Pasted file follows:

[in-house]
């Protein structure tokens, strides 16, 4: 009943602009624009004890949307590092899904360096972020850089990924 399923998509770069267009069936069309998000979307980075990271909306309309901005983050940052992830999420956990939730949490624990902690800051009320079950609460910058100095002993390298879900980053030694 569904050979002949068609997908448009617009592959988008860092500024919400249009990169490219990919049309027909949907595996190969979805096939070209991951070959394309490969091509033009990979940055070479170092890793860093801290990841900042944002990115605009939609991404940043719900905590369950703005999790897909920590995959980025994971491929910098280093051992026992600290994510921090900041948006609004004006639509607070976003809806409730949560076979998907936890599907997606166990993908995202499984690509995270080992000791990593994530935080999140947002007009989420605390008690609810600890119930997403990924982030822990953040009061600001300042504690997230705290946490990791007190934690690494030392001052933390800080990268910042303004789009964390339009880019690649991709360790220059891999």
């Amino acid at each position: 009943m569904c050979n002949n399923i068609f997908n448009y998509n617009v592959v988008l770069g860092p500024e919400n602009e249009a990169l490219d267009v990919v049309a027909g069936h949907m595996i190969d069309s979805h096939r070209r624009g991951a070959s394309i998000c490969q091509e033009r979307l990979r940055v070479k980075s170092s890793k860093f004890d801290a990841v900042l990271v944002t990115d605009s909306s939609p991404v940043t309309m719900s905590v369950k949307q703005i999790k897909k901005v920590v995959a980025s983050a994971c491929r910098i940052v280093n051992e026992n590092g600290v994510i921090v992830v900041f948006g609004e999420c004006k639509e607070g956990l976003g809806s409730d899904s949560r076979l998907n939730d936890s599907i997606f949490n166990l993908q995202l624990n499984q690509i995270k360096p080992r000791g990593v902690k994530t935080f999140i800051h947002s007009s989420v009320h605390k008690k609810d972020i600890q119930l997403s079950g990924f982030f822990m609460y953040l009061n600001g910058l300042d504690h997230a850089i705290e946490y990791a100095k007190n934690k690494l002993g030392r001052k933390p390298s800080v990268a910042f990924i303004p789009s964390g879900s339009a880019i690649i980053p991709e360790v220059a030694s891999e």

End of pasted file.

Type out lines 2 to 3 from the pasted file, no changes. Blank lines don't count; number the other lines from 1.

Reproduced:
């Protein structure tokens, strides 16, 4: 009943602009624009004890949307590092899904360096972020850089990924 399923998509770069267009069936069309998000979307980075990271909306309309901005983050940052992830999420956990939730949490624990902690800051009320079950609460910058100095002993390298879900980053030694 569904050979002949068609997908448009617009592959988008860092500024919400249009990169490219990919049309027909949907595996190969979805096939070209991951070959394309490969091509033009990979940055070479170092890793860093801290990841900042944002990115605009939609991404940043719900905590369950703005999790897909920590995959980025994971491929910098280093051992026992600290994510921090900041948006609004004006639509607070976003809806409730949560076979998907936890599907997606166990993908995202499984690509995270080992000791990593994530935080999140947002007009989420605390008690609810600890119930997403990924982030822990953040009061600001300042504690997230705290946490990791007190934690690494030392001052933390800080990268910042303004789009964390339009880019690649991709360790220059891999």
């Amino acid at each position: 009943m569904c050979n002949n399923i068609f997908n448009y998509n617009v592959v988008l770069g860092p500024e919400n602009e249009a990169l490219d267009v990919v049309a027909g069936h949907m595996i190969d069309s979805h096939r070209r624009g991951a070959s394309i998000c490969q091509e033009r979307l990979r940055v070479k980075s170092s890793k860093f004890d801290a990841v900042l990271v944002t990115d605009s909306s939609p991404v940043t309309m719900s905590v369950k949307q703005i999790k897909k901005v920590v995959a980025s983050a994971c491929r910098i940052v280093n051992e026992n590092g600290v994510i921090v992830v900041f948006g609004e999420c004006k639509e607070g956990l976003g809806s409730d899904s949560r076979l998907n939730d936890s599907i997606f949490n166990l993908q995202l624990n499984q690509i995270k360096p080992r000791g990593v902690k994530t935080f999140i800051h947002s007009s989420v009320h605390k008690k609810d972020i600890q119930l997403s079950g990924f982030f822990m609460y953040l009061n600001g910058l300042d504690h997230a850089i705290e946490y990791a100095k007190n934690k690494l002993g030392r001052k933390p390298s800080v990268a910042f990924i303004p789009s964390g879900s339009a880019i690649i980053p991709e360790v220059a030694s891999e």